A lack of physical activity and poor eating habits leads to an unhealthy workforce. Around a third of adults in England are damaging their health through a lack of physical activity. In fact, one in four women and one in five men in England are defined as inactive, doing less than 30 minutes of moderate physical activity each week. This is costing the UK taxpayer over £60 billion per year. Employers have a responsibility to provide safe workplaces that do not damage an employee’s health and environments that support healthier lifestyle choices.

Working in partnership with employees, employers can take a positive, pro-active approach to healthier workplaces.

Open and download the toolkit.

A new guide has been published to showcase the extensive range of programmes being delivered by the AHSN Network to improve clinical services in the areas of musculoskeletal (MSK), falls, fractures and frailty, all key priorities for the NHS.

Collectively, MSK, falls, fractures and frailty have a major detrimental impact on patients, families and carers, and are a major cost to the NHS.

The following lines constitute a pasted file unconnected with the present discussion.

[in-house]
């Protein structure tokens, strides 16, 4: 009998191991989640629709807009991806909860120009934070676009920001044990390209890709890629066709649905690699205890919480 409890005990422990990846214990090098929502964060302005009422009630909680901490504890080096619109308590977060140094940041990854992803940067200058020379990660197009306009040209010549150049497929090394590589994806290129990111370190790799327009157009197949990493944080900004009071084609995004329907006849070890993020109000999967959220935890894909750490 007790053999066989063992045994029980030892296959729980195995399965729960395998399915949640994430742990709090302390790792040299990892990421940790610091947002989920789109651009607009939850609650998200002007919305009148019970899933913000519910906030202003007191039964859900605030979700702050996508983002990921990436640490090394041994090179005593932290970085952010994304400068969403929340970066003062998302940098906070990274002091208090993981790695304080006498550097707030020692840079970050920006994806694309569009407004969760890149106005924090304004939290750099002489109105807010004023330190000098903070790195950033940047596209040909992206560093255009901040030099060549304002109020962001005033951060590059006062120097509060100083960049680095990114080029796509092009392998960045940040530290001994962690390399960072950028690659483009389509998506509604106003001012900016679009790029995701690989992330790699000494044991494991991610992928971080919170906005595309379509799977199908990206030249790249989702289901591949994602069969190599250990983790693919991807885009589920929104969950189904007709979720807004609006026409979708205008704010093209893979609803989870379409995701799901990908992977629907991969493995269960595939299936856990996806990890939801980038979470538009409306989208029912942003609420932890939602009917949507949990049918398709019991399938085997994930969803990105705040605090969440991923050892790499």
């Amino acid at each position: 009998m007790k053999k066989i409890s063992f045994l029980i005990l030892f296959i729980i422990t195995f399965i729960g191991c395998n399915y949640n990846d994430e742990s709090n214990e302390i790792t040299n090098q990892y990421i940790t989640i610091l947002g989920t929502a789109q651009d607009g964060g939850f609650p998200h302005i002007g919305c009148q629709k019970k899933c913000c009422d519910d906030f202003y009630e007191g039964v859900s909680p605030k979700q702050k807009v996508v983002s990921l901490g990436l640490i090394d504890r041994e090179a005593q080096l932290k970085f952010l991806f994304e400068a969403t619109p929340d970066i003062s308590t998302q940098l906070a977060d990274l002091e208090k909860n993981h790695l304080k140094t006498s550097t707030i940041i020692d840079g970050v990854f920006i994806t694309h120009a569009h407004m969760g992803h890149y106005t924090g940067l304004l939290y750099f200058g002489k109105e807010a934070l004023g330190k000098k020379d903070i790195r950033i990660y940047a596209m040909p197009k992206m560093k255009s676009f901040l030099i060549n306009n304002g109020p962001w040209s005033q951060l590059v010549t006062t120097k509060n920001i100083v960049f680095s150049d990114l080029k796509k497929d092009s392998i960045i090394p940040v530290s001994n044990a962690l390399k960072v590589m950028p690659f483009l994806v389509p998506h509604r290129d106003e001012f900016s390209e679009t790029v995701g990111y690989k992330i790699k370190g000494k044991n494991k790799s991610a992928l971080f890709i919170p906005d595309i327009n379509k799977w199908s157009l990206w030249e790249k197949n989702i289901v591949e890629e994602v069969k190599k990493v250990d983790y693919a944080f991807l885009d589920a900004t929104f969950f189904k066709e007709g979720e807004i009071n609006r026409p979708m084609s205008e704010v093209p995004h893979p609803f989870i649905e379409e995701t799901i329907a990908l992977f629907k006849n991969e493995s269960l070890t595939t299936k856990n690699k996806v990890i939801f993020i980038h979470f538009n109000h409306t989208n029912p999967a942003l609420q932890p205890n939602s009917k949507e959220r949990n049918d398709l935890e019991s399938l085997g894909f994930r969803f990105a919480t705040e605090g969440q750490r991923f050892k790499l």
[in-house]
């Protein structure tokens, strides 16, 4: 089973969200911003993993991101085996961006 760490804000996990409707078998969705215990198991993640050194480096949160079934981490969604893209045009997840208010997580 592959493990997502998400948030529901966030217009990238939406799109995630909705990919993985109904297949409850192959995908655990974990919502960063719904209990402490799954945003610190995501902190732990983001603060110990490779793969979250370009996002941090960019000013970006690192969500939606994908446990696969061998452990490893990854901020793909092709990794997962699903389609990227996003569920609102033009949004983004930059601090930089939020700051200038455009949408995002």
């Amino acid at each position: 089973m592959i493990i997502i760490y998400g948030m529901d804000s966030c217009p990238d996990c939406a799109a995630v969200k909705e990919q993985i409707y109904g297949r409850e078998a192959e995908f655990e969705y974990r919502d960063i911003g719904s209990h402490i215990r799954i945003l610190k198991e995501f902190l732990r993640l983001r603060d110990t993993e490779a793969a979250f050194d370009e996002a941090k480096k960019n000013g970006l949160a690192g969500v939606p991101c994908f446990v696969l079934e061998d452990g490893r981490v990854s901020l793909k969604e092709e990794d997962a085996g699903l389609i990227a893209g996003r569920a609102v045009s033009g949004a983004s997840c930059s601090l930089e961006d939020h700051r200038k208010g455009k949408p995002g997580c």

With a growing and ageing population, health and social care services need to be proactive in their response to this challenge. Whilst many different clinical pathways and services are provided to manage these four problems, there are clear links between them.

Across the 15 Academic Health Science Networks (AHSNs) there is a wealth of experience and practical skills in working with NHS organisations to improve clinical services in these clinical pathways, with service evaluation projects that have been shown to improve patient outcomes and deliver more efficient use of resources.

Compiled by Alison Gowdy, Clinical Innovation Adoption Manager at Oxford AHSN, with input from all 15 AHSNs, this new guide provides a useful overview of these projects.

It is hoped the guide will help shape discussions with Sustainability and Transformation Partnerships (STPs), commissioners and providers regarding future work to improve services and patient outcomes in these areas, while enabling others to share in learning to help implement and / or build on an existing, proven concept.

Download the guide here.